Read More
Participants of the climate demonstration Fridays for Future walk through Hamburg, Germany on Feb. 21, 2020. Axel Heimken / picture alliance via Getty Images

By Andrea Germanos

U.S.-based youth climate activists on Friday drew attention to the climate protest in Hamburg, Germany, where organizers said roughly 60,000 people took part, and hoped that Americans took inspiration from their European counterparts.

Read More
Sponsored
Blue whale (Balaenoptera musculus) surfacing, showing the remains of a blow and its mottled appearance near South Georgia Island in the Polar Regions. Mick Baines & Maren / Getty Images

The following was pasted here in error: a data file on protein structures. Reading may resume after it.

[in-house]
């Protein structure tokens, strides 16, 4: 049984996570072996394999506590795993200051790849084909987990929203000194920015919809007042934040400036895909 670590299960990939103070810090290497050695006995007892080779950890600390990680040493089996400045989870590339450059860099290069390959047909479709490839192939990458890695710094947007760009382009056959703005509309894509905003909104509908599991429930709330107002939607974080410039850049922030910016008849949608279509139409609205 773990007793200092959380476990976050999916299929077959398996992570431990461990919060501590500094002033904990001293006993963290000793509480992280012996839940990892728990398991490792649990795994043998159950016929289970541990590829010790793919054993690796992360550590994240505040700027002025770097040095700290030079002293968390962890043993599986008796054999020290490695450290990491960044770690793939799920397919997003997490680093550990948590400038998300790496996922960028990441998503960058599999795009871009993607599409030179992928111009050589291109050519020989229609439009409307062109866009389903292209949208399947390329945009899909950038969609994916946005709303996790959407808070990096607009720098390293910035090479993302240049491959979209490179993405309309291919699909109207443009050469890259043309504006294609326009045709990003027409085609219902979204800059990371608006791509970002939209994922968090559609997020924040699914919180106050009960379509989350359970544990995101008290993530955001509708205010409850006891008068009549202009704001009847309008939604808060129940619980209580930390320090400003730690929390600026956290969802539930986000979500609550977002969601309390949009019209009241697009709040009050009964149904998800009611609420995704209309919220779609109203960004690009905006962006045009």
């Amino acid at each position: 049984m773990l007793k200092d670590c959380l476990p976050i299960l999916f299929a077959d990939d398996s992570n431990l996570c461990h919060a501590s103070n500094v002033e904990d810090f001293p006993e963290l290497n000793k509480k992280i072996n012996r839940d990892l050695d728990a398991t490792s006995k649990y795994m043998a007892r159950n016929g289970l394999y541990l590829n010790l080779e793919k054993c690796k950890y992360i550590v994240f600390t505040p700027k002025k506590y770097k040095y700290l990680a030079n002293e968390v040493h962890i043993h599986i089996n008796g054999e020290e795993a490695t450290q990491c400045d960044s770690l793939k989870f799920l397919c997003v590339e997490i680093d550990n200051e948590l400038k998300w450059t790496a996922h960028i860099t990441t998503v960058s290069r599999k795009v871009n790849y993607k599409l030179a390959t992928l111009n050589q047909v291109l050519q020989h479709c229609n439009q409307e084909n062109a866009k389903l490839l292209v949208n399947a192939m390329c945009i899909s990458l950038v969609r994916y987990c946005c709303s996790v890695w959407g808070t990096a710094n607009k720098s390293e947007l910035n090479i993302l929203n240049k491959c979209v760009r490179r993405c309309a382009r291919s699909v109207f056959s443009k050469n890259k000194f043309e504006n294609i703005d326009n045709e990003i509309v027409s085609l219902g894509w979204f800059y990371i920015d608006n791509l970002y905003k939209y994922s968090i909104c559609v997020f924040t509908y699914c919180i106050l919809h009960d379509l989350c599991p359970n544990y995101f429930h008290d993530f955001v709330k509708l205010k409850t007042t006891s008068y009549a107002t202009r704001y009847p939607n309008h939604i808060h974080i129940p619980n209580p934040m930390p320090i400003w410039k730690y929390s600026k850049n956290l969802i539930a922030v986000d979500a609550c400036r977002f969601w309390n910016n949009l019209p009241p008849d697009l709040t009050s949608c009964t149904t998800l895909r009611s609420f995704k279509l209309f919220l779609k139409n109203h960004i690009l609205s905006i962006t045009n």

The largest animal on Earth is proving that wildlife protections work.

Read More
A pipeline that ruptured in Mississippi Saturday, forcing hundreds to evacuate. Yazoo County Emergency Management Agency

More than 300 people were forced to evacuate and 46 were sent to the hospital after a gas pipeline ruptured in Mississippi Saturday.

Read More
Pexels

By Tim Lydon

Climate-related disasters are on the rise, and carbon emissions are soaring. Parents today face the unprecedented challenge of raising children somehow prepared for a planetary emergency that may last their lifetimes. Few guidebooks are on the shelves for this one, yet, but experts do have advice. And in a bit of happy news, it includes strategies already widely recognized as good for kids.

Read More